Our household recently got Paramount+ streaming, and we’ve been catching up on some old and new Star Trek series. The new ones are Discovery and Picard. The more balanced gender ratios are noticeable in the new shows, so I was especially interested to see Birko-Katarina Ruzicka‘s excellent analysis of episode line counts by gender. Here is one of her many graphs, looking at the trend over time for all the series.

excerpted chart showing gender dialogue ratios over time.

This chart uses the smoothest of smoothers, the straight line, but of course I wanted to try more variations. Most commendably, she shared the data and code on GitHub, including the cleaned up script content and gender assignments for almost 2000 characters. I got tired just trying to spot-check the data, so I know it was a lot of work to assemble.

The shared code is in Python, but I wanted to try some interactive exploration in JMP. The first step was importing the giant 20MB JSON file of script data. Unfortunately, the organization wasn’t suited for JMP’s JSON importer. JSON data is largely a nested key-value store, and JMP expects the data to be in the values, but much of this data was embedded in the JSON keys. Fortunately, JMP’s scripting language, JSL, can parse and iterate through the JSON. After creating an empty data table, here’s the parsing code:

json = Parse JSON( Load Text File( "StarTrekDialogue.json" ) );
For Each( {k1}, json,
  For Each( {k2}, json[k1],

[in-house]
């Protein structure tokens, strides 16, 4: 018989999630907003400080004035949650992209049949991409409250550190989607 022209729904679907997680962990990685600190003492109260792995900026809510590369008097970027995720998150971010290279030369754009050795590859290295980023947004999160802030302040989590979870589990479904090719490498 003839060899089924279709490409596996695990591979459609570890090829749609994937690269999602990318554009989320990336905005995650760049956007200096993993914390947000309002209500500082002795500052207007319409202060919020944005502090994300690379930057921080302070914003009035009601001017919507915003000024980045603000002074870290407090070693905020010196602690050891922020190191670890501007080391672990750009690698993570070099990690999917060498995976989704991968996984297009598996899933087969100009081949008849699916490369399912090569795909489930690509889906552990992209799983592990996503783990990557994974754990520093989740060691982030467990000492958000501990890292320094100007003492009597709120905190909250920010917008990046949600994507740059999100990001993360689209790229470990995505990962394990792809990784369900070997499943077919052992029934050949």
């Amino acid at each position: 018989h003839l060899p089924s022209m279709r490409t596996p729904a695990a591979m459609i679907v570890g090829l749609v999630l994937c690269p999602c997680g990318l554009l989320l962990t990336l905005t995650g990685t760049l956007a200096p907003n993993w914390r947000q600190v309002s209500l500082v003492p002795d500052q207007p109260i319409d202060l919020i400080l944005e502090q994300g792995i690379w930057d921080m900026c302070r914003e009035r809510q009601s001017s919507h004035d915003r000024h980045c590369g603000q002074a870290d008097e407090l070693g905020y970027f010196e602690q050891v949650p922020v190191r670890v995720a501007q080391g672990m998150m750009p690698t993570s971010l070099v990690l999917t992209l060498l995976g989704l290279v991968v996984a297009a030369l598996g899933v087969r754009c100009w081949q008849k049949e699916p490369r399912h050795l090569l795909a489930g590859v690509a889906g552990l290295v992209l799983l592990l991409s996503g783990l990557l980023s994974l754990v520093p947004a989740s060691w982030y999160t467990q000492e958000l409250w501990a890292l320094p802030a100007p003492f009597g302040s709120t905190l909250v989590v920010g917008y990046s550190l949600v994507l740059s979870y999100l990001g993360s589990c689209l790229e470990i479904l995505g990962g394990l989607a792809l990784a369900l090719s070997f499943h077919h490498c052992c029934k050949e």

For Each( {k3}, json[k1][k2],
      lines = json[k1][k2][k3];
      nl = N Items( lines );
      dt << add rows( 1 );
      dt[NRows(), 0] = Eval List( {k1, k2, k3, k3, nl} );
    )
  )
);

Next, I had to translate the Python clean-up code into JSL, and along the way I found a lot of other cleaning issues with the character names. Some were typos like “PIKER” for “RIKER”, and others were just variations to standardize, such as “PICARD JR” for, I assume, a parallel universe Picard. And sometimes stage directions were mixed in with the names, such as “KIRK [OC]” for “off camera”.

I reported some additional items I found as a GitHub issue, and they’ve now been addressed by the author. I’m sure more cleaning can be done. Using JMP Recode’s Group Similar Values command provides a report of a few suspiciously similar character names, but most look too minor to affect the results even if they are miscodings.

screen capture of a recode grouping

My first step in understanding a previous analysis is usually to recreate an existing chart, partly to check that I imported the data correctly and partly to understand the choices made. Here’s a version of the original scatterplot with a fitted spline smoother per series instead of one common fitted line.

Percent of dialogue lines from female characters in Star Trek characters over time.

Each dot is an episode and should be about the same as the red (female) dots in the original chart. My smoothers are still rather stiff to show the main central trends. A few observations:

  • Voyager is distinctly higher than the other middle era series. I guess having a female captain helps.
  • All of the middle series have a lot of variation, presumably because some episodes focus on just a subset of the large cast.